What you recommend is pretty much what I'm doing now. It
is quite a chore, even for a small and well-standardized
server farm like my own. We are now into our third week of
auditing logs to see which apps are using which ports.
[And, of course, I verify that each app is legit.]

I want to believe that sufficient others have been down
this road already. For them, I'd love to peek at their
policies, especially if they've been honing them over the
coarse of years. In particular, I'm thinking of creating
policies for CIFS/SMB but don't know if it's a good idea.

As for auditing the OS, I would think there'd be some
baseline policies (i.e., "best practices") for detecting
intrusion that would be beneficial to most Windows systems,
no? Which file extensions should be monitored for
modification? Deletion? Which files should be monitored
for reads? CMD.EXE? Others? These would transcend the
tool used (McAfee, Symantec, etc.) and so I'm thinking that
such a list of best practices exists somewhere. No?

Again, thank you for your kind reply.

Dave

>-----Original Message-----
>Each environment is unique and what works for one may
break the other. If you
>are rolling out an enterprise solution, it may be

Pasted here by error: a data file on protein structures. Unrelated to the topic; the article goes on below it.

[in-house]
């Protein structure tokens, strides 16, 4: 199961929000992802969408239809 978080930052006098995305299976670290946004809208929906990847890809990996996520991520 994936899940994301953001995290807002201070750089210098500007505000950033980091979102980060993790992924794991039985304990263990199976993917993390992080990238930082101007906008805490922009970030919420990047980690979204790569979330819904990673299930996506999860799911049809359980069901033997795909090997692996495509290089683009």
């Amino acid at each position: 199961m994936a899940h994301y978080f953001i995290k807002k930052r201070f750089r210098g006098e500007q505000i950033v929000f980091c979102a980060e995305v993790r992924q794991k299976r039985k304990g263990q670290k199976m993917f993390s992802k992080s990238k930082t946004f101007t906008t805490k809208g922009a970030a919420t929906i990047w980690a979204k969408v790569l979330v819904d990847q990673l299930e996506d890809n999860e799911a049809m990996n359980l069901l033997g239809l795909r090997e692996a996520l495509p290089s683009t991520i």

worthwhile to include in
>your project plans discovery or pilot phases.
>
>During this period of a few months for example, gather
statistics to learn
>how applications and services utilize the network without
interfering with
>day to day business. Once this stage completes, draw up a
list of authorized
>apps / ports, etc. and seek management support and
approval to roll it out.
>Users must be informed and communicated otherwise
unpleasant experiences may
>result.
>
>A point to note - going down to details EXE / DLL / SYS
level of control
>would prove to be very challenging unless a strict desktop
standard is
>enforced to facilitate this.
>
>Hope this overview is helpful. Do let us know. Thanks!
>
>"Dave" wrote:
>
>> Hi All,
>>
>> Does there exist anywhere a list of port- and file-blocking
>> "best practices" for use with intrusion
>> detection/prevention apps running on Windows 2000?
>>
>> I recently purchased McAfee VirusScan Enterprise and am
>> very pleased with the ease by which I can block ports to
>> all but trusted/specified apps and also block or log access
>> to sensitive files and directories. I imagine that other
>> apps are similarly convenient to setup and use (compared to
>> the obnoxiously cryptic Event Viewer auditing).
>>
>> But the sample rules have only whetted my appetite. For
>> example, changes to various filetypes are logged, including
>> EXE, DLL, PIF and SCR. Likewise, web downloads (port 80)
>> are restricted to all but iexplore.exe, etc. I know there
>> are plenty of other file extensions and rules to use with
>> such apps.
>>
>> Does a list of "best practices" exist?
>>
>> Any advice is appreciated.
>>
>.
>
Related resources
Anonymous
March 6, 2005 11:05:02 PM

Archived from groups: microsoft.public.win2000.security (More info?)

I can send you a -pretty- complete list of ip-ports related to
protocols/trojans/etc... Also, I've been using two different programs for